several court orders directing compliance. One of those requirements was to produce “a witness with knowledge of the facts.” Consequently, the answer now stands stricken under CPLR 3126(3).
The infant plaintiff in Delgado v. Murrray, 2014 NY Slip Op 01416 (1st Dep’t 3/4/14) suffered Erb’s Palsy as a result of defendant’s malpractice during his delivery. Though showing no difference in arm strength between right and left, there is a difference in arm length (3/4”) which will continue to grow and may require future surgery. The 1st Dep’t affirms $20K for past, but only half of the $600K the jury awarded for future pain and suffering (over 20 years.) Also affirmed was the verdict of $380K for future lost earnings over 38 years.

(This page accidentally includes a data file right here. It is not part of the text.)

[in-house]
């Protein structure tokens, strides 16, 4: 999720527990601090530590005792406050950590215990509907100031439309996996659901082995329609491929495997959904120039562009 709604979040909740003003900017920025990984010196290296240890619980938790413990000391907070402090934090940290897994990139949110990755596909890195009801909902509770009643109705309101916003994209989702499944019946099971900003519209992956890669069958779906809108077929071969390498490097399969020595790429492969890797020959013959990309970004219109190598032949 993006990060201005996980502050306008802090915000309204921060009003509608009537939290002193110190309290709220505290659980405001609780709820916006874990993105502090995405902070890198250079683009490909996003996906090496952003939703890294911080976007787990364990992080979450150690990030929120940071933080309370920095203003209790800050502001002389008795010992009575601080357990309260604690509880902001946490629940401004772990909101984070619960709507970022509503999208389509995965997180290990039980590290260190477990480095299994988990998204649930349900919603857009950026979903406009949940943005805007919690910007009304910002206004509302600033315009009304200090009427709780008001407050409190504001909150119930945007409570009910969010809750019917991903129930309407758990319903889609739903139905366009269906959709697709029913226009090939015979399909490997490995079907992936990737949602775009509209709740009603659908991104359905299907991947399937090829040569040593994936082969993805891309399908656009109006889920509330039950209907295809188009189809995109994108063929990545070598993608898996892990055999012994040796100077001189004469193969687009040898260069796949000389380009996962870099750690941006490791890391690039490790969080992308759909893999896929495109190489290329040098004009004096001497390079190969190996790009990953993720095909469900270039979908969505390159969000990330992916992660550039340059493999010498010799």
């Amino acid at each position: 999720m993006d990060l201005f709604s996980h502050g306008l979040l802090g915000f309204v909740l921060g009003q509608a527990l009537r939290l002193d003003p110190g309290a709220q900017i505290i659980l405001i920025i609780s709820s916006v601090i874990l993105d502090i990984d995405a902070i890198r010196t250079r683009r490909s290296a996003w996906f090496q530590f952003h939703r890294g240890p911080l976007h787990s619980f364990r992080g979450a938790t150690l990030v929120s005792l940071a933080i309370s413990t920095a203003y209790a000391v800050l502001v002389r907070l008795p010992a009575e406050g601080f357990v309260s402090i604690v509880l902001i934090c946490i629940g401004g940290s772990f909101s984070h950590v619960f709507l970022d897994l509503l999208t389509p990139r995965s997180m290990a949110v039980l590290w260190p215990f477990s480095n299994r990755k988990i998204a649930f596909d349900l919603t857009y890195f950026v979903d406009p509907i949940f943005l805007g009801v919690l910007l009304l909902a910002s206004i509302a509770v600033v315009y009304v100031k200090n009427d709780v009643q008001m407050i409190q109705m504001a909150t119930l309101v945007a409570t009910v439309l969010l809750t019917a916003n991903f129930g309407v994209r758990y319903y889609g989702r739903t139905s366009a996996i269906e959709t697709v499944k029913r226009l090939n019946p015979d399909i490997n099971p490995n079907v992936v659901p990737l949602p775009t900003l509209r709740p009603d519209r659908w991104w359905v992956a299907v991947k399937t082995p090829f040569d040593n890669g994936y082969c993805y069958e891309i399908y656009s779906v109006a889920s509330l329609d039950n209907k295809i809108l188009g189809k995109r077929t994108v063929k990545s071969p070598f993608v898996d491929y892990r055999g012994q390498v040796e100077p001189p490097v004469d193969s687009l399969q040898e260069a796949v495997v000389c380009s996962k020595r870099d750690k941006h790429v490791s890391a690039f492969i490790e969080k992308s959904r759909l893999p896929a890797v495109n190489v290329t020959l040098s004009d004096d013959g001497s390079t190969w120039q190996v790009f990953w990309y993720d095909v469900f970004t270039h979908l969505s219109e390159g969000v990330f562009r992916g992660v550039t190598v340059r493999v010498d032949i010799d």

Unfortunately, in Molina v. NYTCA, 2014 NY Slip Op 01415 (1st Dep’t 3/4/14), the court affirms an award of $600 past and reduces an award of $1.3MM for future pain and suffering (over 27 years) to $800K, for a slip and fall on subway stair debris, where defendants could not produce a cleaning schedule or anyone who had followed it. So, why “unfortunately?” Because, once again, the Appellate Division fails to specify any injuries in the decision, making it a private ruling and thus useless to most practitioners.